I am Christine Amber, Equestrian Training’s owner and trainer. I have over 30 years of horse experience, from training and showing horses to imprinting and raising foals. I have worked in large commercial ranch settings and with many individual private owners. I have handled hundreds of horses, giving me a good eye and quick reference for a horse’s temperament and potential. I took my first lessons in English riding when I was seven. I began riding and showing Western when I was eleven. I start horses for all disciplines, and for my own pleasure I generally ride English and compete in Eventing, comprised of Dressage, endurance and show jumping plus cross country jumping.
I have been certified by the American Riding Instructors Certification Program and by Certified Horsemanship Association. I continue to further my equestrian education by attending clinics of well known national and international trainers such as, Captain Mark Phillips, John Lyons, Clinton Anderson and Jill Walton.
I have a Masters degree in Counseling Psychology. I have studied experimental and animal psychology as well. With this background, I teach and train honestly and humanely, always keeping your and your horse’s safety and the horse’s intended use as priorities.
A famous psychologist, Abraham Maslow, theorized a Hierarchy of Needs and Self-Actualization, simply stated, one must first have their basic needs met — health, safety and security — before they are able to focus on Actualizing, or learning. So before beginning riding or training you or your horse must be healthy. For both horse and rider to feel safe and secure, horses must be trained to respectfully accept humans as their leaders and handlers, and humans must learn to be consistent, patient and concise so they may effectively handle horses.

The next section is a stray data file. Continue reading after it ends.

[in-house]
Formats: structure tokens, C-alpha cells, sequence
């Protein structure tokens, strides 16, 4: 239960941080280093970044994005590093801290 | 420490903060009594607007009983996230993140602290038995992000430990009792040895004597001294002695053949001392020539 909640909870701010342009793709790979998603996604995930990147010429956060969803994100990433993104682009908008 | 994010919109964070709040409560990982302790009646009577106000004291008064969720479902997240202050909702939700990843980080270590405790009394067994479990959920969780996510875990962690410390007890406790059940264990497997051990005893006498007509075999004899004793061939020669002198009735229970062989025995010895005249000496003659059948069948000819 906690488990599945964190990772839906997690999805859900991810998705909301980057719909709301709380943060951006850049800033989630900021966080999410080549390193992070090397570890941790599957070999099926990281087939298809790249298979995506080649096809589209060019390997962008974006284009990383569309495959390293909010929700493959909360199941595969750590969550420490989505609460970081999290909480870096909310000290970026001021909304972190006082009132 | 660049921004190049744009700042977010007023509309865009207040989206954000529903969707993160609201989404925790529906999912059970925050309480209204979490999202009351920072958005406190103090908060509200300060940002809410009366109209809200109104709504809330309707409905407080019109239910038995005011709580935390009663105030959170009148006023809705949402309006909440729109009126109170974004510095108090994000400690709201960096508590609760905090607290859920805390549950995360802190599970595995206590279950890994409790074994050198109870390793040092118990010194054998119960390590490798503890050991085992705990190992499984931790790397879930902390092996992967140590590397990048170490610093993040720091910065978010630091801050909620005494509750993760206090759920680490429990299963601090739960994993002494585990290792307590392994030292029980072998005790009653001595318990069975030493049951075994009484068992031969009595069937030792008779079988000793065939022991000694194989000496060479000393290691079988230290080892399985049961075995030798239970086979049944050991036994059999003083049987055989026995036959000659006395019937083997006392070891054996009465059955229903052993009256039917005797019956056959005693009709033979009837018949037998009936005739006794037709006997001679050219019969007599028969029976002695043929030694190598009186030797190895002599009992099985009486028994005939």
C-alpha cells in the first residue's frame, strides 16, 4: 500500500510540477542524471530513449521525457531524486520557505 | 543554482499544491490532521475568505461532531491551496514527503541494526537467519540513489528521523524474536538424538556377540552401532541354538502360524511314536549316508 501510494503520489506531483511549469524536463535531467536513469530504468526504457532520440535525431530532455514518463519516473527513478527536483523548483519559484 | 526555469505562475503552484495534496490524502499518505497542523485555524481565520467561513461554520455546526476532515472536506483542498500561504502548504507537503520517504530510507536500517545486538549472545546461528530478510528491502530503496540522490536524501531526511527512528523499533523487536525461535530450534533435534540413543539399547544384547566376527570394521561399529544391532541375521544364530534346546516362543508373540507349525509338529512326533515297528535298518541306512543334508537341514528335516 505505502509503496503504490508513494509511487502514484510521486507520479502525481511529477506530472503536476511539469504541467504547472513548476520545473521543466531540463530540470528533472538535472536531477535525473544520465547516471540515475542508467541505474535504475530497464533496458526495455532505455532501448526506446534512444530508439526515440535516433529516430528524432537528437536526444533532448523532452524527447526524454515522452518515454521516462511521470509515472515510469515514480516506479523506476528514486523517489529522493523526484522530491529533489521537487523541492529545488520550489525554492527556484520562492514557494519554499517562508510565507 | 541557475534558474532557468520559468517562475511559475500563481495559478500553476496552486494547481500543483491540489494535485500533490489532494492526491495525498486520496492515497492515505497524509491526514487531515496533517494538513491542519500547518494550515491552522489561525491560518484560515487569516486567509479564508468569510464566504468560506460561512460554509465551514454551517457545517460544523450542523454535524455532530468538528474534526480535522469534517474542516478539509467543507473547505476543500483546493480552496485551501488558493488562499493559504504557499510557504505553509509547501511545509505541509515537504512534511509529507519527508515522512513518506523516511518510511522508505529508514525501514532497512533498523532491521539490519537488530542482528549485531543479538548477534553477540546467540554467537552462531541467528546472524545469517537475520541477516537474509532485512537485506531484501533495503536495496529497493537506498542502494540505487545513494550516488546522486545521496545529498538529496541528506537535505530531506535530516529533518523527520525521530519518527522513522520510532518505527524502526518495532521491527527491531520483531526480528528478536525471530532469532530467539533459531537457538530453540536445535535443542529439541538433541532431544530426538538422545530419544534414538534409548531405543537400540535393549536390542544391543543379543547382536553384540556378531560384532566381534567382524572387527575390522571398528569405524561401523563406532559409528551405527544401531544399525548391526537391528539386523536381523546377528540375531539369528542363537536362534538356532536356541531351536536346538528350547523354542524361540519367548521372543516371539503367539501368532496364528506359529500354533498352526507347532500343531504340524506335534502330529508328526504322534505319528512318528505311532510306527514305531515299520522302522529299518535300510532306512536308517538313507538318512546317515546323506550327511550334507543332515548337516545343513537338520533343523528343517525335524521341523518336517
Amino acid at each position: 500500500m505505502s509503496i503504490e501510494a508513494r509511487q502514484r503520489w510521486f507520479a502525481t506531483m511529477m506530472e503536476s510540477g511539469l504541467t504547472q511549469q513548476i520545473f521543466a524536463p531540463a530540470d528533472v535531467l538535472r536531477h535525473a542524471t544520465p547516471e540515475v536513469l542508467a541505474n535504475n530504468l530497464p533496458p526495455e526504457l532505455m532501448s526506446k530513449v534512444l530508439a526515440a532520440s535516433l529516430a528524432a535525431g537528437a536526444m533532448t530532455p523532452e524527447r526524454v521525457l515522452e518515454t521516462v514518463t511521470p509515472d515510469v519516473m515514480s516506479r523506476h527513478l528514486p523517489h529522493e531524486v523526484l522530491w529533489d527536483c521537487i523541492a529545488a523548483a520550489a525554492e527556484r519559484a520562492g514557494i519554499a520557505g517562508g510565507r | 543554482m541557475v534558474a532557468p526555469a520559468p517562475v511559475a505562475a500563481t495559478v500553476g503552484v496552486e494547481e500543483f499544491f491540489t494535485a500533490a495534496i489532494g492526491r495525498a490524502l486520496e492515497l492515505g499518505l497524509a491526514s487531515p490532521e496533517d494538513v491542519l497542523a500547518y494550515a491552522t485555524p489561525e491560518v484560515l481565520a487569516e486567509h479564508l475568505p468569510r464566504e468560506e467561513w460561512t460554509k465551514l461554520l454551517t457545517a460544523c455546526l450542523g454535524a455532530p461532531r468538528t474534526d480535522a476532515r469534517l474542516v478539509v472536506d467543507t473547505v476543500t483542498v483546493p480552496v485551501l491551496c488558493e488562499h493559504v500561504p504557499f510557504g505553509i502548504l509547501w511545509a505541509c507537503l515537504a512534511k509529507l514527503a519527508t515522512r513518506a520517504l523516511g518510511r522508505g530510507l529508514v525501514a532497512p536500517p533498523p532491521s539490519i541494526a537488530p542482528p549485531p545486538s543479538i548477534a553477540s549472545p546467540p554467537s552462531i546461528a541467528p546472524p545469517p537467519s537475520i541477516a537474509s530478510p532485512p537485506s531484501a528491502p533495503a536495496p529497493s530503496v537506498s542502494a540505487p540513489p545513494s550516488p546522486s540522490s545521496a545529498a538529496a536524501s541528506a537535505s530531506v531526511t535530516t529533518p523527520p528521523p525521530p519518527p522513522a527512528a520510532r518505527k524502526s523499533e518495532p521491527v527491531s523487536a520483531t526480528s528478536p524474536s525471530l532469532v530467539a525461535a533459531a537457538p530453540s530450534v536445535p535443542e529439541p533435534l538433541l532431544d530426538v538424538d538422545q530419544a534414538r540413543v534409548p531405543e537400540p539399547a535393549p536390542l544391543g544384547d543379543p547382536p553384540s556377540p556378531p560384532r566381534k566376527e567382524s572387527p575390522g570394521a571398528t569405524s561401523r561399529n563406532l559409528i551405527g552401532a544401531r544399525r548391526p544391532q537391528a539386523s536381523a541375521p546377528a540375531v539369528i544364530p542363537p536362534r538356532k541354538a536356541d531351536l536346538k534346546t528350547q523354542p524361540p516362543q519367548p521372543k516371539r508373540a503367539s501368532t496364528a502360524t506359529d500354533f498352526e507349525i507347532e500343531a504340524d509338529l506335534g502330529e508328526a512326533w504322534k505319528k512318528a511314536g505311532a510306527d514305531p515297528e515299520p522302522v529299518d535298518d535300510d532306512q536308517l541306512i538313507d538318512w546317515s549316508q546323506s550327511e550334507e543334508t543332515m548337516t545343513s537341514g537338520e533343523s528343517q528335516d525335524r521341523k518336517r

- I will train your horse, not allowing it to behave unsafely toward humans.
- I will use and teach you the psychological learning principals of Classical Conditioning and Conditioned Response to effectively handle horses.
Early animal behavior studies have their roots in experimental psychology. Classical Conditioning, Conditioned Response and Imprinting— the foundation for many schools of equestrian training—were pioneered by Psychologists: Pavlov, Lorenz and Skinner. These psychological principles in horse training and behavior are the core foundation of trainers such as: John Lyons, Pat Parelli, Clinton Anderson, Monty Roberts, and many others. Like these master horse professionals that I greatly admire and respect, I approach training from a foundation of psychology and animal behaviorism.
Most of the horses that come for training are barely broke-to-ride or have a problem that their owners can not solve. I see many new owners who are learning, for the first time, what having a horse is all about— time, commitment, responsibility and consistency.
Evidence shows that horses learn a task quickly, but memorize through repetition (McClean,, Barrons, 2003). Repeating and practicing behaviors over-and-over, more than a hundred times, is what it takes for a horse to memorize trained consistent behavior or Conditioned Responses to your cues.
In my training, I work first to condition the horse to be safe, and next to be secure in basic equestrian foundations. Only after mastery of basic foundations can a horse safely master advanced tasks such as jumping, trail work or gymkhana.
Here are Pickle and I at a schooling event in Pescadero. Pickle is not the best Dressage mount because he has quite a range to his disposition, but he often brings home the blue ribbon for show jumping. For a brief intro to eventing, www.riding-for-sport-eventing.com/ or go the the official eventing site, www.eventingusa.com.
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